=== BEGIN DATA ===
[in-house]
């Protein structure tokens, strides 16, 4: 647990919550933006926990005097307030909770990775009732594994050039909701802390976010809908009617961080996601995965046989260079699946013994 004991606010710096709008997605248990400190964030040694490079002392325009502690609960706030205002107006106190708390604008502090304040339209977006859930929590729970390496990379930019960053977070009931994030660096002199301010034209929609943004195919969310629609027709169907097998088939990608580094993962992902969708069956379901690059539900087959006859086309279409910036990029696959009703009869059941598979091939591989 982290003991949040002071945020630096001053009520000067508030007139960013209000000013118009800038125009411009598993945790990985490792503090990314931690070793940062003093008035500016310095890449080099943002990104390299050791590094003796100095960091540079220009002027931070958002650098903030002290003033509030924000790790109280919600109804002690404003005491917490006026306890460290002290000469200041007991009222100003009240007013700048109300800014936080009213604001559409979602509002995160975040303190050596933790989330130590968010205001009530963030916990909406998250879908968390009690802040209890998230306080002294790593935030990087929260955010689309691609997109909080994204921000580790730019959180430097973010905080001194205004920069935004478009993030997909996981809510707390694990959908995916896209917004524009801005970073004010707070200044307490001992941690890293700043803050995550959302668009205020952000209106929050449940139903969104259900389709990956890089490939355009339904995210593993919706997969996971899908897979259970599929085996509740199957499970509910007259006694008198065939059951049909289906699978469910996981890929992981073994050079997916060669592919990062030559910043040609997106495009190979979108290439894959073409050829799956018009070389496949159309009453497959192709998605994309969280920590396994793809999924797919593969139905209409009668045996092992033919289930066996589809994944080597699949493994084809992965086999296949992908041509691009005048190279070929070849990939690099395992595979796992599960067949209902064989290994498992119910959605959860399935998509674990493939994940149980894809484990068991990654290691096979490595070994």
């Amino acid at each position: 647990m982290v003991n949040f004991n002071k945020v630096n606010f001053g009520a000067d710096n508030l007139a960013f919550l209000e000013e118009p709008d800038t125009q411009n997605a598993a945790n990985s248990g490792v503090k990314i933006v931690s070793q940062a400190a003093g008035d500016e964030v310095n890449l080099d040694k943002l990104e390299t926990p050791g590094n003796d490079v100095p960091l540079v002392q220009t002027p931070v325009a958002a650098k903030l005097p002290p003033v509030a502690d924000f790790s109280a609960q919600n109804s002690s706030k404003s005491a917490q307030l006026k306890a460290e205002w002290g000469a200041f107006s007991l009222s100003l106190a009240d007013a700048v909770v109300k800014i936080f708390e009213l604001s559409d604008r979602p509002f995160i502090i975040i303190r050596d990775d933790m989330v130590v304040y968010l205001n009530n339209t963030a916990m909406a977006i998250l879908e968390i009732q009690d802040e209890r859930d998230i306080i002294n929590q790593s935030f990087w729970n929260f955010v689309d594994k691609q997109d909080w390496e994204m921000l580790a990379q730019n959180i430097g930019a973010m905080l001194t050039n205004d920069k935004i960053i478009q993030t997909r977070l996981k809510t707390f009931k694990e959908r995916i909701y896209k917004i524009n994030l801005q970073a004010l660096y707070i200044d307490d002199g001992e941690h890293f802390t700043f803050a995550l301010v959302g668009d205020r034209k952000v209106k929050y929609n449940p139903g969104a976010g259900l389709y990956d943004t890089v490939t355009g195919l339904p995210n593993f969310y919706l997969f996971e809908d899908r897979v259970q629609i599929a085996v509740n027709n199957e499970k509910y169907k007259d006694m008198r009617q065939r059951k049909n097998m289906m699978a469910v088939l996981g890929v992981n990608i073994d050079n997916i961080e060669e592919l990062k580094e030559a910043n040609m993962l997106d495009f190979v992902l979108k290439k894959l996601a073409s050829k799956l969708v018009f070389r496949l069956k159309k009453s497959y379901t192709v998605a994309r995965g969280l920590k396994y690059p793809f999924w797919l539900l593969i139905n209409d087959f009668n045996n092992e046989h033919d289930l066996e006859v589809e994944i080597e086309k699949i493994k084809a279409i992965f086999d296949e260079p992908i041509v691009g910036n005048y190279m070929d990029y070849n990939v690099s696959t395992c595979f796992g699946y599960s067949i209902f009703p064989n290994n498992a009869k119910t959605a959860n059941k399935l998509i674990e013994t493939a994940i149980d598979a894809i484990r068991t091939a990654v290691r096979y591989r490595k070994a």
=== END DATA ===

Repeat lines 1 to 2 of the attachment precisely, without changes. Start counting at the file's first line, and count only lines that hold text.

[in-house]
């Protein structure tokens, strides 16, 4: 647990919550933006926990005097307030909770990775009732594994050039909701802390976010809908009617961080996601995965046989260079699946013994 004991606010710096709008997605248990400190964030040694490079002392325009502690609960706030205002107006106190708390604008502090304040339209977006859930929590729970390496990379930019960053977070009931994030660096002199301010034209929609943004195919969310629609027709169907097998088939990608580094993962992902969708069956379901690059539900087959006859086309279409910036990029696959009703009869059941598979091939591989 982290003991949040002071945020630096001053009520000067508030007139960013209000000013118009800038125009411009598993945790990985490792503090990314931690070793940062003093008035500016310095890449080099943002990104390299050791590094003796100095960091540079220009002027931070958002650098903030002290003033509030924000790790109280919600109804002690404003005491917490006026306890460290002290000469200041007991009222100003009240007013700048109300800014936080009213604001559409979602509002995160975040303190050596933790989330130590968010205001009530963030916990909406998250879908968390009690802040209890998230306080002294790593935030990087929260955010689309691609997109909080994204921000580790730019959180430097973010905080001194205004920069935004478009993030997909996981809510707390694990959908995916896209917004524009801005970073004010707070200044307490001992941690890293700043803050995550959302668009205020952000209106929050449940139903969104259900389709990956890089490939355009339904995210593993919706997969996971899908897979259970599929085996509740199957499970509910007259006694008198065939059951049909289906699978469910996981890929992981073994050079997916060669592919990062030559910043040609997106495009190979979108290439894959073409050829799956018009070389496949159309009453497959192709998605994309969280920590396994793809999924797919593969139905209409009668045996092992033919289930066996589809994944080597699949493994084809992965086999296949992908041509691009005048190279070929070849990939690099395992595979796992599960067949209902064989290994498992119910959605959860399935998509674990493939994940149980894809484990068991990654290691096979490595070994």